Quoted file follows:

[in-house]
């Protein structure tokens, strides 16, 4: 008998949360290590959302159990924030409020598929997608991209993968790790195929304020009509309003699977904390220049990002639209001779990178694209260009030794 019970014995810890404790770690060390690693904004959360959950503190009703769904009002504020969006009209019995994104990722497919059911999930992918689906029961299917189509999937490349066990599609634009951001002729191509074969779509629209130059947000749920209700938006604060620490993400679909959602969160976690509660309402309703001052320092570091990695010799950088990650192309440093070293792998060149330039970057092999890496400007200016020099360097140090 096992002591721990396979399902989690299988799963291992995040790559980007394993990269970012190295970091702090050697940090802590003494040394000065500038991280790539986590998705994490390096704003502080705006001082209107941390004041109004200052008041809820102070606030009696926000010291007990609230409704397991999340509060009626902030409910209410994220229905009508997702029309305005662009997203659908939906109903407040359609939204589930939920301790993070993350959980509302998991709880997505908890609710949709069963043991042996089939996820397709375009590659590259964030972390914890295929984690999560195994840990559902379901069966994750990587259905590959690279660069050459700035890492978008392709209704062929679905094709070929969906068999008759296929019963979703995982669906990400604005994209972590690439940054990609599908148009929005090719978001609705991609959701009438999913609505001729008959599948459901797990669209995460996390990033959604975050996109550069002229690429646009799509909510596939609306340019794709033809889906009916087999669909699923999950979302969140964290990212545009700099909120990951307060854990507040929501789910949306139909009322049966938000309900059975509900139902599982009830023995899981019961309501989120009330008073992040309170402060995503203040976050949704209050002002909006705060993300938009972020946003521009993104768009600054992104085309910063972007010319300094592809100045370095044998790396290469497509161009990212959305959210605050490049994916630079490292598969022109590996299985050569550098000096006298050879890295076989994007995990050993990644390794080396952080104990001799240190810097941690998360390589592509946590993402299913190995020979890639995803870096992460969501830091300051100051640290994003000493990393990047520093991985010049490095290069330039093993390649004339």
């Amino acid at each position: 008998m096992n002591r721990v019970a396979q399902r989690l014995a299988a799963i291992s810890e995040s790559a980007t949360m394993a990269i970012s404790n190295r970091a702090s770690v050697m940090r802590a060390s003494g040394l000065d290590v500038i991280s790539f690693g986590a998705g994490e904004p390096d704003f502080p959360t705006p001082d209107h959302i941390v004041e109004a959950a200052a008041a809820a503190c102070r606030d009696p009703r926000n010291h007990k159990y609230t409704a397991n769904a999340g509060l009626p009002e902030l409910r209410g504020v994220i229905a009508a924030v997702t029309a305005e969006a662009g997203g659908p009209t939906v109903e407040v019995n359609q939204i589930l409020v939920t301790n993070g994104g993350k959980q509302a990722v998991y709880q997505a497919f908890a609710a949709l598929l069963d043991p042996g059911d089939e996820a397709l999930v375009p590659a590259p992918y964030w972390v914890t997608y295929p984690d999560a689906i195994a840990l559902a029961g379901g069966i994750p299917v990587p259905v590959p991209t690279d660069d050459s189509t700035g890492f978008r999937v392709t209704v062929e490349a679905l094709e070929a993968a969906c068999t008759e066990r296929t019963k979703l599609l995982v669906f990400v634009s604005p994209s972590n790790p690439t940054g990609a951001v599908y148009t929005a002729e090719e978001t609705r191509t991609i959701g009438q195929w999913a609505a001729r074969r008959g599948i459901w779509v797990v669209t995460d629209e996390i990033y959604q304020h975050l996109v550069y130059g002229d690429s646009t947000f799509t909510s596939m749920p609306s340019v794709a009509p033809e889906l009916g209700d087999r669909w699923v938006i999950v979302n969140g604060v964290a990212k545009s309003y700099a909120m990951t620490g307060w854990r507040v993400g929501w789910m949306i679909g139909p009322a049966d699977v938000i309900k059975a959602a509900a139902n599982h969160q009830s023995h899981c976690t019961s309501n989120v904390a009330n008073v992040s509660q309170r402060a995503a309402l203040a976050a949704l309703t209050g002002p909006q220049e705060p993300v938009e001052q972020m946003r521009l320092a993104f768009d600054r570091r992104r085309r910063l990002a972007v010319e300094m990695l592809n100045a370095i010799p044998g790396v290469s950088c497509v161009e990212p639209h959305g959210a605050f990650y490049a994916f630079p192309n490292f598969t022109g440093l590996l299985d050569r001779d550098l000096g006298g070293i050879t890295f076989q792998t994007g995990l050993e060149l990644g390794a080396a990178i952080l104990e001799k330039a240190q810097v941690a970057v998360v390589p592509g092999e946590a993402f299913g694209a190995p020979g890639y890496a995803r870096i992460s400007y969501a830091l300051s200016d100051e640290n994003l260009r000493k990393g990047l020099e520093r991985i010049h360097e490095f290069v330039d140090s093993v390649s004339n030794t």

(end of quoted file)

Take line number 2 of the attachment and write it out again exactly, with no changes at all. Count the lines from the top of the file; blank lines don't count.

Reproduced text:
């Protein structure tokens, strides 16, 4: 008998949360290590959302159990924030409020598929997608991209993968790790195929304020009509309003699977904390220049990002639209001779990178694209260009030794 019970014995810890404790770690060390690693904004959360959950503190009703769904009002504020969006009209019995994104990722497919059911999930992918689906029961299917189509999937490349066990599609634009951001002729191509074969779509629209130059947000749920209700938006604060620490993400679909959602969160976690509660309402309703001052320092570091990695010799950088990650192309440093070293792998060149330039970057092999890496400007200016020099360097140090 096992002591721990396979399902989690299988799963291992995040790559980007394993990269970012190295970091702090050697940090802590003494040394000065500038991280790539986590998705994490390096704003502080705006001082209107941390004041109004200052008041809820102070606030009696926000010291007990609230409704397991999340509060009626902030409910209410994220229905009508997702029309305005662009997203659908939906109903407040359609939204589930939920301790993070993350959980509302998991709880997505908890609710949709069963043991042996089939996820397709375009590659590259964030972390914890295929984690999560195994840990559902379901069966994750990587259905590959690279660069050459700035890492978008392709209704062929679905094709070929969906068999008759296929019963979703995982669906990400604005994209972590690439940054990609599908148009929005090719978001609705991609959701009438999913609505001729008959599948459901797990669209995460996390990033959604975050996109550069002229690429646009799509909510596939609306340019794709033809889906009916087999669909699923999950979302969140964290990212545009700099909120990951307060854990507040929501789910949306139909009322049966938000309900059975509900139902599982009830023995899981019961309501989120009330008073992040309170402060995503203040976050949704209050002002909006705060993300938009972020946003521009993104768009600054992104085309910063972007010319300094592809100045370095044998790396290469497509161009990212959305959210605050490049994916630079490292598969022109590996299985050569550098000096006298050879890295076989994007995990050993990644390794080396952080104990001799240190810097941690998360390589592509946590993402299913190995020979890639995803870096992460969501830091300051100051640290994003000493990393990047520093991985010049490095290069330039093993390649004339």